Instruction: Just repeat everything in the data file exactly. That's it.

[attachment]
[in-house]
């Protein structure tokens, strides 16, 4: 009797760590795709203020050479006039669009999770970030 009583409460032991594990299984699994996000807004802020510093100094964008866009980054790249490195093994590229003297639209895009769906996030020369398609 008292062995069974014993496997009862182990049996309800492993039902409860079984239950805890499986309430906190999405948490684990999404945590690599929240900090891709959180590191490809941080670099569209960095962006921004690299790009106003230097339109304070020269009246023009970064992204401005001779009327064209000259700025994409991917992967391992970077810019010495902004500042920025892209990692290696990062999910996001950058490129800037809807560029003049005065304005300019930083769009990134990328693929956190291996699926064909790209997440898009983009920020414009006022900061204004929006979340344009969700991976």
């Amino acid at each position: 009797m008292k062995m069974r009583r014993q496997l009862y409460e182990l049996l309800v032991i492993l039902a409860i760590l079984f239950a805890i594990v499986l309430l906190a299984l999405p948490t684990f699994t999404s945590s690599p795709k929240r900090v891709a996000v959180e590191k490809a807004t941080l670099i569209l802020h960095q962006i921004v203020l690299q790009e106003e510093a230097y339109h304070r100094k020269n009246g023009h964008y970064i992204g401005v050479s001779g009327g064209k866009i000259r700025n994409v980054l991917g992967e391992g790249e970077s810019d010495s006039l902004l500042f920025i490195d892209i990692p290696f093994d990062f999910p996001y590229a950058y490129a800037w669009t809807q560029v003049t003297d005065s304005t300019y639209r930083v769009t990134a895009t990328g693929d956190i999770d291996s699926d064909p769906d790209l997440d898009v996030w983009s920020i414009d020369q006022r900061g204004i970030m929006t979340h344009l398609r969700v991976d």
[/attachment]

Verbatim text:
[in-house]
């Protein structure tokens, strides 16, 4: 009797760590795709203020050479006039669009999770970030 009583409460032991594990299984699994996000807004802020510093100094964008866009980054790249490195093994590229003297639209895009769906996030020369398609 008292062995069974014993496997009862182990049996309800492993039902409860079984239950805890499986309430906190999405948490684990999404945590690599929240900090891709959180590191490809941080670099569209960095962006921004690299790009106003230097339109304070020269009246023009970064992204401005001779009327064209000259700025994409991917992967391992970077810019010495902004500042920025892209990692290696990062999910996001950058490129800037809807560029003049005065304005300019930083769009990134990328693929956190291996699926064909790209997440898009983009920020414009006022900061204004929006979340344009969700991976």
């Amino acid at each position: 009797m008292k062995m069974r009583r014993q496997l009862y409460e182990l049996l309800v032991i492993l039902a409860i760590l079984f239950a805890i594990v499986l309430l906190a299984l999405p948490t684990f699994t999404s945590s690599p795709k929240r900090v891709a996000v959180e590191k490809a807004t941080l670099i569209l802020h960095q962006i921004v203020l690299q790009e106003e510093a230097y339109h304070r100094k020269n009246g023009h964008y970064i992204g401005v050479s001779g009327g064209k866009i000259r700025n994409v980054l991917g992967e391992g790249e970077s810019d010495s006039l902004l500042f920025i490195d892209i990692p290696f093994d990062f999910p996001y590229a950058y490129a800037w669009t809807q560029v003049t003297d005065s304005t300019y639209r930083v769009t990134a895009t990328g693929d956190i999770d291996s699926d064909p769906d790209l997440d898009v996030w983009s920020i414009d020369q006022r900061g204004i970030m929006t979340h344009l398609r969700v991976d």